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A git-backed wiki with RST markup
Dylan CSS
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This library is a wiki written in the Dylan language. It supports the following features:

  • All data is stored in a git repository so it can be edited offline if desired, backed up, reverted, etc.
  • Account verification.
  • Access controls -- each page in the wiki can be restricted to being viewed or edited by specific sets of users.
  • Page markup based on ReStructured Text (RST)


You will need to tweak these values in the config file:

  • -- Make it point to the root directory of your wiki git repository. Example:

    $ cd
    $ mkdir wiki-data
    $ cd wiki-data
    $ git init
    <wiki git-main-repository-root = "/home/you/wiki-data" ...>
  • -- Make this point to the root directory of the user data repository. This is separate from the page and group data so that it can easily be backed-up separately (e.g., by pushing to a different remote). Example:

    $ cd
    $ mkdir wiki-user-data
    $ cd wiki-user-data
    $ git init
    <wiki user-repository = "/home/you/wiki-user-data" ...>
  • -- If the "git" executable is not on the path of the user running the wiki, then you need to specify it in the <wiki> element:

    <wiki git-executable = "/usr/bin/git" ... />
  • -- Make it point at the "www" subdirectory (I guess this should be made relative to <server-root>.)

  • -- Choose a password you like.

  • -- Path to the rst2html executable.


Build the library and then run it like this:

wiki --config config.xml

Markup Language

The markup language is an augmented version of ReStructured Text (RST) <>. An initial pass is made over the markup source to resolve wiki-specific markup and then the resulting text is passed directly to rst2html.

All wiki directives start with {{ and ends with }}. Because page links are expected to be the most common by far, they have an optional shortened syntax:

{{page: Foo, text: Bar}}    -- link text "Bar" to page "Foo"
{{Foo,Bar}}                 -- shorthand for {{page:Foo,text:Bar}}
{{Foo}}                     -- shorthand for {{page:Foo,text:Foo}}
{{page: "x,y"}}             -- names may be quoted
{{page: 'The "x" Page'}}    -- single or double quotes work.
{{user: jdoe, text: Jon}}   -- a user link
{{group: group}}            -- a group link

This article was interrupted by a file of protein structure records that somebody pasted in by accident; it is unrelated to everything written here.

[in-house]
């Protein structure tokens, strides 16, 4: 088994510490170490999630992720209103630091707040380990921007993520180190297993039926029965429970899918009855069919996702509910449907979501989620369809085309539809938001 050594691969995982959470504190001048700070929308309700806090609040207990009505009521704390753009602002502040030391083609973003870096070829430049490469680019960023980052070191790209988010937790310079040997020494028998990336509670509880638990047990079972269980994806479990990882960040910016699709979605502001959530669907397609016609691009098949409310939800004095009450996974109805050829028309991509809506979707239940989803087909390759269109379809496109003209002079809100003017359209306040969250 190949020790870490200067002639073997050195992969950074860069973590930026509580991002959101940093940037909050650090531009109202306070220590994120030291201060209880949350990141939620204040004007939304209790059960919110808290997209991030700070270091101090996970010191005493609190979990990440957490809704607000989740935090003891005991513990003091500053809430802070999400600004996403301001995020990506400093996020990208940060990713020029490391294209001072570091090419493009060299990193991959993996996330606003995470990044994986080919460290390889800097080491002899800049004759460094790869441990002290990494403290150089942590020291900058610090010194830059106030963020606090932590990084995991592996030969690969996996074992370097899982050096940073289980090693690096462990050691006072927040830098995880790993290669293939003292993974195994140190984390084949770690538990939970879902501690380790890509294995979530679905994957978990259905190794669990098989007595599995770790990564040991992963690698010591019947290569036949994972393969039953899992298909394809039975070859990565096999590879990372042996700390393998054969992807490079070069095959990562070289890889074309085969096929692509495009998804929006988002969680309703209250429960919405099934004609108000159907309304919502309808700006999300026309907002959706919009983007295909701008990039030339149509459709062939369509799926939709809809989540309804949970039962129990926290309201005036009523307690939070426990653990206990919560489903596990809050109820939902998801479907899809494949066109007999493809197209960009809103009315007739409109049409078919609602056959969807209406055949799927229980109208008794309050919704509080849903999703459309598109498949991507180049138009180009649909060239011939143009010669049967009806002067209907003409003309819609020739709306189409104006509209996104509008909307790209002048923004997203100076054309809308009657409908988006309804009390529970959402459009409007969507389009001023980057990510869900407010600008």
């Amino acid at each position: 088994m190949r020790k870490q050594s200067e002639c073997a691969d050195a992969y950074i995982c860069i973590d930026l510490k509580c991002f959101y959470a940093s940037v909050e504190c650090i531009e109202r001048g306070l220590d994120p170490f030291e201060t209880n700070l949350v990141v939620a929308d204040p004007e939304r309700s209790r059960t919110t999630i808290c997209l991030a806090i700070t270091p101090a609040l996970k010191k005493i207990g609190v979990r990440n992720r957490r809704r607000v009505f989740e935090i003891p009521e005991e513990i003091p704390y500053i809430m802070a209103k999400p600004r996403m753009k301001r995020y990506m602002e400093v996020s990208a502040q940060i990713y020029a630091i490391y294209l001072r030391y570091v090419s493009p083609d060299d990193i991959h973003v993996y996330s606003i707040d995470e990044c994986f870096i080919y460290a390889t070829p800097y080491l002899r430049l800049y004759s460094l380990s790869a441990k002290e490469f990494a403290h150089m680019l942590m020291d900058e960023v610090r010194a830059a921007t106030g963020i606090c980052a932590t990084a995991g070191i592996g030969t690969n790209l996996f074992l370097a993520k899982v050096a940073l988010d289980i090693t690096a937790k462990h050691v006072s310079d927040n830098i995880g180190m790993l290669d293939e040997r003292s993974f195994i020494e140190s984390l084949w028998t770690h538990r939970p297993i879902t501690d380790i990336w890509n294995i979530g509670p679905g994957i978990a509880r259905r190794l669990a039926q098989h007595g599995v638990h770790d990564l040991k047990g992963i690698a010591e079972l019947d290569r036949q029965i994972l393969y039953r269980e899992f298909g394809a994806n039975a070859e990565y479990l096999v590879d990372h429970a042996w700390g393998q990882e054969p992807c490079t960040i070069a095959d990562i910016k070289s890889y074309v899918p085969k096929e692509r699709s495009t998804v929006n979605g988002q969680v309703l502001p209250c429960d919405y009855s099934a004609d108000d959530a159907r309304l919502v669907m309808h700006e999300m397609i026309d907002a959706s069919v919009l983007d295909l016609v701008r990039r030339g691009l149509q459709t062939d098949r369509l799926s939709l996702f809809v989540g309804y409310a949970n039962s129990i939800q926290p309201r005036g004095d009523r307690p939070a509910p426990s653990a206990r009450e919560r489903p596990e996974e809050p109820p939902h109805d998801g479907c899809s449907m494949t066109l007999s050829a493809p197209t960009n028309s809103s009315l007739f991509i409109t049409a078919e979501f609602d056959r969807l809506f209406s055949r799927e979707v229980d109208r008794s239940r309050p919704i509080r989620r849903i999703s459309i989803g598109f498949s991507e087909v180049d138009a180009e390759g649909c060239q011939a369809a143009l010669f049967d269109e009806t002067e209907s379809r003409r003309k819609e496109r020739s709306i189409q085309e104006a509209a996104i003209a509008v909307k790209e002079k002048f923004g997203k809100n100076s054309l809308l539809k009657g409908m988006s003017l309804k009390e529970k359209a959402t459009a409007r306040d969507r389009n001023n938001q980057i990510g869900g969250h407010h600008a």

{{escape: "[[" "]]"}}       -- use [[ and ]] instead of {{ and }}

The wiki pre-parser knows nothing about RST parsing. It simply searches the raw markup for {{ and assumes that's a wiki directive. If you need to put a literal {{ or }} in the generated output it can be done by changing the escape character sequences:

{{escape: "[[" "]]"}}
Now {{ and }} are just normal text and [[Foo]] is a page link.
[[escape: "{{" "}}"]]

Dev Guide


The wiki repositories (main content and user data) make use of the "git notes" feature to store meta-data about each commit. Becaues of this they need some special attention when pushing/pulling.


$ git clone
$ git pull origin refs/notes/commits:refs/notes/commits


$ git push origin
$ git push origin refs/notes/commits


$ git pull origin
$ git pull origin refs/notes/commits:refs/notes/commits

Data File Layouts

All wiki data are stored in a git repository. "Public" data is stored in one repository and "private" data in another. The only private data is the user database. Pages and groups are stored in the public repo.

In order not to end up with too many files in a single directory (which may just be a superstition these days, and is really only a worry for pages anyway) users, groups, and pages are divided into subdirectories using the first few letters of their name/title. e.g., a page entitled "Green Stripe" would be stored in the directory named sandboxes/main/Gre/Green Stripe/. Similarly for users and groups, although they use a shorter prefix on the theory that there will be a lot fewer of them.



        <page-name-1>/content  # page markup
        <page-name-1>/tags     # page tags
        <page-name-1>/acls     # page ACLs
        <page-name-1>/links    # pages that link to this page


The default sandbox name is "main" and currently there is no way to create new sandboxes. In some other wikis these would be called "wikis". The format of each file is described below.

The content file contains the raw wiki page markup text and nothing else.
The tags file contains one tag per line and nothing else. Tags may contain whitespace.

The acls file has the following format:

owner: <username>
view-content: <rule>,<rule>,...
modify-content: <rule>,<rule>,...
modify-acls: <rule>,<rule>,...

Rules are defined by the following pseudo BNF:

<rule>   ::= <access><name>
<access> ::= - | +              // '-' = deny, '+' = allow
<name>   ::= <user> | <group> | $any | $trusted | $owner
<user>   ::= any user name
<group>  ::= any group name

The special name "$any" means any user, "$trusted" means logged in users and "$owner" means the page owner. "$" is not allowed in user or group names so there is no conflict.

iso8601-creation-date name:owner:member1:member2:... <n-bytes> ...description in n bytes...

iso8601-creation-date username1:Real Name:admin?:password:email:activation-key:active?

Passwords are stored in base-64 for now, to be slightly better than clear text. This must be improved. Email is also in base-64.

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